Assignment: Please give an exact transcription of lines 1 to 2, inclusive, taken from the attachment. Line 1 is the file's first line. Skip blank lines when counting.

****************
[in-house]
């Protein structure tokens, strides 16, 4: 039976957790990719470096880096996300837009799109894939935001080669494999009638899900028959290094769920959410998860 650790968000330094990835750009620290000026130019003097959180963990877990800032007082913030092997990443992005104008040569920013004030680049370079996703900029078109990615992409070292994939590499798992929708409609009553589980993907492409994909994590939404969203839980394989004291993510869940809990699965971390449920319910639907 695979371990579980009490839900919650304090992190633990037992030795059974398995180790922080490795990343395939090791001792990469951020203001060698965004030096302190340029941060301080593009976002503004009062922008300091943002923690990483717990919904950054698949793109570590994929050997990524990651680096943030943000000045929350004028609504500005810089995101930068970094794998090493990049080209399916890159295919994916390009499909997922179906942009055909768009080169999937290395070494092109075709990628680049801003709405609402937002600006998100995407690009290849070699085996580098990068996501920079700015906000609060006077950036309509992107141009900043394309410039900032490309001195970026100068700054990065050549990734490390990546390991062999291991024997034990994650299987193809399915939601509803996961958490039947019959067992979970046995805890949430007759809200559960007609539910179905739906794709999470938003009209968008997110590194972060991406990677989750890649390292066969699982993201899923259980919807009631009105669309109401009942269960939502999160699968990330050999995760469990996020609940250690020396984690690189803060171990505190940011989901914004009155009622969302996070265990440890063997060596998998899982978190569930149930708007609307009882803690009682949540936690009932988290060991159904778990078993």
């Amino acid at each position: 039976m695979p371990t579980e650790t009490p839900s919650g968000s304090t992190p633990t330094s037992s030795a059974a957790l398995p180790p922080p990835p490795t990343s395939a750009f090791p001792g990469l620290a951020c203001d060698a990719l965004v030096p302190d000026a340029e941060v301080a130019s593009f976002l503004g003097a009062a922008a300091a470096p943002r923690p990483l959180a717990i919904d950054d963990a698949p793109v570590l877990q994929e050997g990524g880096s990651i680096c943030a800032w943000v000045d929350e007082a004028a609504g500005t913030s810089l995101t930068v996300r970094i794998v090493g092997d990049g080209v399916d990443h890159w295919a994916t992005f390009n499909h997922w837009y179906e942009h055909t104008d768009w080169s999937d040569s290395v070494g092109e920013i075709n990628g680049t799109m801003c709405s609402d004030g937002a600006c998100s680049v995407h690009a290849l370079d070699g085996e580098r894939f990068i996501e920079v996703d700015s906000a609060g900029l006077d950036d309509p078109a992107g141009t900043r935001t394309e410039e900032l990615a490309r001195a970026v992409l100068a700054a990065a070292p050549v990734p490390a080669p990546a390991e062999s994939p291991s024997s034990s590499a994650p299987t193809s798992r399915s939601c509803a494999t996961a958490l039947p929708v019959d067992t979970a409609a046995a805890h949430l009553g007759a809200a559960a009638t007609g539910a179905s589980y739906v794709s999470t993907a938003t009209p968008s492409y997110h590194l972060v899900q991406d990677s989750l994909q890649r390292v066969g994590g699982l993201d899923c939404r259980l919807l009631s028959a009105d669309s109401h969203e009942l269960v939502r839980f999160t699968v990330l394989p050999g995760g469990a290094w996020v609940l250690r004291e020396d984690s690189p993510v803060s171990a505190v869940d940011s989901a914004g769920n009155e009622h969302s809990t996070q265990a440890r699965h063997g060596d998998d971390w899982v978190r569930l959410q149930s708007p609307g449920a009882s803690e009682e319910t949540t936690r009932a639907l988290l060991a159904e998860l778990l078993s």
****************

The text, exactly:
[in-house]
């Protein structure tokens, strides 16, 4: 039976957790990719470096880096996300837009799109894939935001080669494999009638899900028959290094769920959410998860 650790968000330094990835750009620290000026130019003097959180963990877990800032007082913030092997990443992005104008040569920013004030680049370079996703900029078109990615992409070292994939590499798992929708409609009553589980993907492409994909994590939404969203839980394989004291993510869940809990699965971390449920319910639907 695979371990579980009490839900919650304090992190633990037992030795059974398995180790922080490795990343395939090791001792990469951020203001060698965004030096302190340029941060301080593009976002503004009062922008300091943002923690990483717990919904950054698949793109570590994929050997990524990651680096943030943000000045929350004028609504500005810089995101930068970094794998090493990049080209399916890159295919994916390009499909997922179906942009055909768009080169999937290395070494092109075709990628680049801003709405609402937002600006998100995407690009290849070699085996580098990068996501920079700015906000609060006077950036309509992107141009900043394309410039900032490309001195970026100068700054990065050549990734490390990546390991062999291991024997034990994650299987193809399915939601509803996961958490039947019959067992979970046995805890949430007759809200559960007609539910179905739906794709999470938003009209968008997110590194972060991406990677989750890649390292066969699982993201899923259980919807009631009105669309109401009942269960939502999160699968990330050999995760469990996020609940250690020396984690690189803060171990505190940011989901914004009155009622969302996070265990440890063997060596998998899982978190569930149930708007609307009882803690009682949540936690009932988290060991159904778990078993």